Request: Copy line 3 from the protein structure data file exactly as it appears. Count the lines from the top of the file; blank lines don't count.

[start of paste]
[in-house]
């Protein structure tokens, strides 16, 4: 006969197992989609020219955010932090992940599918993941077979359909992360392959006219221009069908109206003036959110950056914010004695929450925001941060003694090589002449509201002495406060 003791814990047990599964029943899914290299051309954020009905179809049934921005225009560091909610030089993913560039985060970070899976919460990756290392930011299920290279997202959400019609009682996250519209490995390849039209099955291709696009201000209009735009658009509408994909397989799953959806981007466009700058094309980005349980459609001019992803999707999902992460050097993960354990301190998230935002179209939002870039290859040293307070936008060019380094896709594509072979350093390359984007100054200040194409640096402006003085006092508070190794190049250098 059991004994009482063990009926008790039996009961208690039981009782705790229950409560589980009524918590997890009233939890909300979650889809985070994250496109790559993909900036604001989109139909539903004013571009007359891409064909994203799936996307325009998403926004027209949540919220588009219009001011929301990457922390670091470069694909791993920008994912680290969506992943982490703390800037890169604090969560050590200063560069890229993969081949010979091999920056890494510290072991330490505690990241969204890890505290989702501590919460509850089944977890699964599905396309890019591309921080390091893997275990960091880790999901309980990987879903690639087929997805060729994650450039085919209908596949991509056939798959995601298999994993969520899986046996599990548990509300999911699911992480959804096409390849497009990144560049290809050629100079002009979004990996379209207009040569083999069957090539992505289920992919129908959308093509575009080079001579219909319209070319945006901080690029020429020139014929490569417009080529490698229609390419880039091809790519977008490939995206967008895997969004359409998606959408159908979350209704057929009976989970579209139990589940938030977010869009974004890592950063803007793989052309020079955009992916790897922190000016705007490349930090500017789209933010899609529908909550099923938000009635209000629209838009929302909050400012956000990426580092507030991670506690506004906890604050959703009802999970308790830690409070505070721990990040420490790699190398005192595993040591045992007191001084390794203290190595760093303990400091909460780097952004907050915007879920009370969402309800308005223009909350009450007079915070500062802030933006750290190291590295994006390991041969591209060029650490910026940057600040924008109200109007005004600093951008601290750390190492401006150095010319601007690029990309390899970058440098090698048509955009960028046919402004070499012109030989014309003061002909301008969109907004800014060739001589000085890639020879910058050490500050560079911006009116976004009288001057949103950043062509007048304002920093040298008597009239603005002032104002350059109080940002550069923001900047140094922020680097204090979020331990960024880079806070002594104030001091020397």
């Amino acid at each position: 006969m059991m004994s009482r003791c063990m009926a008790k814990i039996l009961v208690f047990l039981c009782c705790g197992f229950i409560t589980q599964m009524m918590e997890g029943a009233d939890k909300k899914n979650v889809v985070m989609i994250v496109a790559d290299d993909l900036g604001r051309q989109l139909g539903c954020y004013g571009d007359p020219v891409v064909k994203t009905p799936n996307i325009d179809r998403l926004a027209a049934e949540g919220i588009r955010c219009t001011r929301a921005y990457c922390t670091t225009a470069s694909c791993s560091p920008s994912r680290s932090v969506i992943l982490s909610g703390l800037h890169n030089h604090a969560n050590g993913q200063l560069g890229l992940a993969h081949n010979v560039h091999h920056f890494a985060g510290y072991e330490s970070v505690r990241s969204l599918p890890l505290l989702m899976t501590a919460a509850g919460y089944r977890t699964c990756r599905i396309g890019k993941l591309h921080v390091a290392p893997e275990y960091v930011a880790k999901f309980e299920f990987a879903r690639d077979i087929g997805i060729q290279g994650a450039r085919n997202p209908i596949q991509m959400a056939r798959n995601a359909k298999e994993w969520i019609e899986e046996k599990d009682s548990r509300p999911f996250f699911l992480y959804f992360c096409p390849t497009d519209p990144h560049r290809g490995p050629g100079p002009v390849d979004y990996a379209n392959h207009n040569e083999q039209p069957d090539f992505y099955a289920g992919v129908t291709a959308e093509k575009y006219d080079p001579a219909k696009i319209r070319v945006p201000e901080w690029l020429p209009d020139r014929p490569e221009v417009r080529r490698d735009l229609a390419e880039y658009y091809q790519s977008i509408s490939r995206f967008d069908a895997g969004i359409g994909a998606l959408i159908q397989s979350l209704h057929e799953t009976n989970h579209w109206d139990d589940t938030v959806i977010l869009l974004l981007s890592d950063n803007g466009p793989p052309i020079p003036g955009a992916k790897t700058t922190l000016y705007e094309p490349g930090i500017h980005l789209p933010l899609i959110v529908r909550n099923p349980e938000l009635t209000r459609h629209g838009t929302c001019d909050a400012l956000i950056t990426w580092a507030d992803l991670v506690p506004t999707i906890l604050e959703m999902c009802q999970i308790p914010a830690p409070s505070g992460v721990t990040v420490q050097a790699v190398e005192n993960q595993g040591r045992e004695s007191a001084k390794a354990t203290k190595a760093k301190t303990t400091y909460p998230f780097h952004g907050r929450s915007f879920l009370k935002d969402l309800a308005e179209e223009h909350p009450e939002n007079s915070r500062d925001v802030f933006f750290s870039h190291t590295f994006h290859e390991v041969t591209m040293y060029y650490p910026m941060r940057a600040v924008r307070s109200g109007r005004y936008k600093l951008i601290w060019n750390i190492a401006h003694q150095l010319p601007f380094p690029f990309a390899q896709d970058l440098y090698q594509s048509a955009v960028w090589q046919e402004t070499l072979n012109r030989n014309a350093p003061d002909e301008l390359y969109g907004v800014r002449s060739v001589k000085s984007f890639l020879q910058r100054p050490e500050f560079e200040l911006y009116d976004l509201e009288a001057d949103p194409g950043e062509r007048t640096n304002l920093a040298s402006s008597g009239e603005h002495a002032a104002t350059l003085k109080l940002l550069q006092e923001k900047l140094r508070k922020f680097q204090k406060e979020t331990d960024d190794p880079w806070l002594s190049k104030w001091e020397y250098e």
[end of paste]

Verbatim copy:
């Amino acid at each position: 006969m059991m004994s009482r003791c063990m009926a008790k814990i039996l009961v208690f047990l039981c009782c705790g197992f229950i409560t589980q599964m009524m918590e997890g029943a009233d939890k909300k899914n979650v889809v985070m989609i994250v496109a790559d290299d993909l900036g604001r051309q989109l139909g539903c954020y004013g571009d007359p020219v891409v064909k994203t009905p799936n996307i325009d179809r998403l926004a027209a049934e949540g919220i588009r955010c219009t001011r929301a921005y990457c922390t670091t225009a470069s694909c791993s560091p920008s994912r680290s932090v969506i992943l982490s909610g703390l800037h890169n030089h604090a969560n050590g993913q200063l560069g890229l992940a993969h081949n010979v560039h091999h920056f890494a985060g510290y072991e330490s970070v505690r990241s969204l599918p890890l505290l989702m899976t501590a919460a509850g919460y089944r977890t699964c990756r599905i396309g890019k993941l591309h921080v390091a290392p893997e275990y960091v930011a880790k999901f309980e299920f990987a879903r690639d077979i087929g997805i060729q290279g994650a450039r085919n997202p209908i596949q991509m959400a056939r798959n995601a359909k298999e994993w969520i019609e899986e046996k599990d009682s548990r509300p999911f996250f699911l992480y959804f992360c096409p390849t497009d519209p990144h560049r290809g490995p050629g100079p002009v390849d979004y990996a379209n392959h207009n040569e083999q039209p069957d090539f992505y099955a289920g992919v129908t291709a959308e093509k575009y006219d080079p001579a219909k696009i319209r070319v945006p201000e901080w690029l020429p209009d020139r014929p490569e221009v417009r080529r490698d735009l229609a390419e880039y658009y091809q790519s977008i509408s490939r995206f967008d069908a895997g969004i359409g994909a998606l959408i159908q397989s979350l209704h057929e799953t009976n989970h579209w109206d139990d589940t938030v959806i977010l869009l974004l981007s890592d950063n803007g466009p793989p052309i020079p003036g955009a992916k790897t700058t922190l000016y705007e094309p490349g930090i500017h980005l789209p933010l899609i959110v529908r909550n099923p349980e938000l009635t209000r459609h629209g838009t929302c001019d909050a400012l956000i950056t990426w580092a507030d992803l991670v506690p506004t999707i906890l604050e959703m999902c009802q999970i308790p914010a830690p409070s505070g992460v721990t990040v420490q050097a790699v190398e005192n993960q595993g040591r045992e004695s007191a001084k390794a354990t203290k190595a760093k301190t303990t400091y909460p998230f780097h952004g907050r929450s915007f879920l009370k935002d969402l309800a308005e179209e223009h909350p009450e939002n007079s915070r500062d925001v802030f933006f750290s870039h190291t590295f994006h290859e390991v041969t591209m040293y060029y650490p910026m941060r940057a600040v924008r307070s109200g109007r005004y936008k600093l951008i601290w060019n750390i190492a401006h003694q150095l010319p601007f380094p690029f990309a390899q896709d970058l440098y090698q594509s048509a955009v960028w090589q046919e402004t070499l072979n012109r030989n014309a350093p003061d002909e301008l390359y969109g907004v800014r002449s060739v001589k000085s984007f890639l020879q910058r100054p050490e500050f560079e200040l911006y009116d976004l509201e009288a001057d949103p194409g950043e062509r007048t640096n304002l920093a040298s402006s008597g009239e603005h002495a002032a104002t350059l003085k109080l940002l550069q006092e923001k900047l140094r508070k922020f680097q204090k406060e979020t331990d960024d190794p880079w806070l002594s190049k104030w001091e020397y250098e």